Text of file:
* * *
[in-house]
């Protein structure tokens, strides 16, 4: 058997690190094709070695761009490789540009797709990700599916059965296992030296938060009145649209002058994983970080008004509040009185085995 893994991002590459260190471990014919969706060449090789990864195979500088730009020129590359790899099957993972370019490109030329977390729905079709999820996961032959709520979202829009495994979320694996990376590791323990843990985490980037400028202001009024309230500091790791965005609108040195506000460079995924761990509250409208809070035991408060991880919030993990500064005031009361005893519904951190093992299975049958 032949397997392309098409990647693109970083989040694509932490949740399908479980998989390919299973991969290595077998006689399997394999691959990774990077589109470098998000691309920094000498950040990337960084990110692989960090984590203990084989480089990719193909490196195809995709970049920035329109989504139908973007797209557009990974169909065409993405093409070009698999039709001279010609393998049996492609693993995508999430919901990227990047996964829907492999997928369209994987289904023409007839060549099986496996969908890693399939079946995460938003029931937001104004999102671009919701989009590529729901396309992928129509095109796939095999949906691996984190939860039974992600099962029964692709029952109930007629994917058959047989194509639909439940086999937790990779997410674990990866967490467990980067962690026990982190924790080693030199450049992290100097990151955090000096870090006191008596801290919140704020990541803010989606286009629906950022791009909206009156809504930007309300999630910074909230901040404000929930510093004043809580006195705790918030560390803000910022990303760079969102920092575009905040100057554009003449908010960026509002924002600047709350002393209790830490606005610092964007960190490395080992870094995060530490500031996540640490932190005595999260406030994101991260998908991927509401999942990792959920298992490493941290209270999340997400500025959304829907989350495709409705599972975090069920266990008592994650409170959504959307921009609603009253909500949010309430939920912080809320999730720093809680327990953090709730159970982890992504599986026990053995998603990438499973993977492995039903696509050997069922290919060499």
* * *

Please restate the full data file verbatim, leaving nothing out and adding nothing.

[in-house]
């Protein structure tokens, strides 16, 4: 058997690190094709070695761009490789540009797709990700599916059965296992030296938060009145649209002058994983970080008004509040009185085995 893994991002590459260190471990014919969706060449090789990864195979500088730009020129590359790899099957993972370019490109030329977390729905079709999820996961032959709520979202829009495994979320694996990376590791323990843990985490980037400028202001009024309230500091790791965005609108040195506000460079995924761990509250409208809070035991408060991880919030993990500064005031009361005893519904951190093992299975049958 032949397997392309098409990647693109970083989040694509932490949740399908479980998989390919299973991969290595077998006689399997394999691959990774990077589109470098998000691309920094000498950040990337960084990110692989960090984590203990084989480089990719193909490196195809995709970049920035329109989504139908973007797209557009990974169909065409993405093409070009698999039709001279010609393998049996492609693993995508999430919901990227990047996964829907492999997928369209994987289904023409007839060549099986496996969908890693399939079946995460938003029931937001104004999102671009919701989009590529729901396309992928129509095109796939095999949906691996984190939860039974992600099962029964692709029952109930007629994917058959047989194509639909439940086999937790990779997410674990990866967490467990980067962690026990982190924790080693030199450049992290100097990151955090000096870090006191008596801290919140704020990541803010989606286009629906950022791009909206009156809504930007309300999630910074909230901040404000929930510093004043809580006195705790918030560390803000910022990303760079969102920092575009905040100057554009003449908010960026509002924002600047709350002393209790830490606005610092964007960190490395080992870094995060530490500031996540640490932190005595999260406030994101991260998908991927509401999942990792959920298992490493941290209270999340997400500025959304829907989350495709409705599972975090069920266990008592994650409170959504959307921009609603009253909500949010309430939920912080809320999730720093809680327990953090709730159970982890992504599986026990053995998603990438499973993977492995039903696509050997069922290919060499």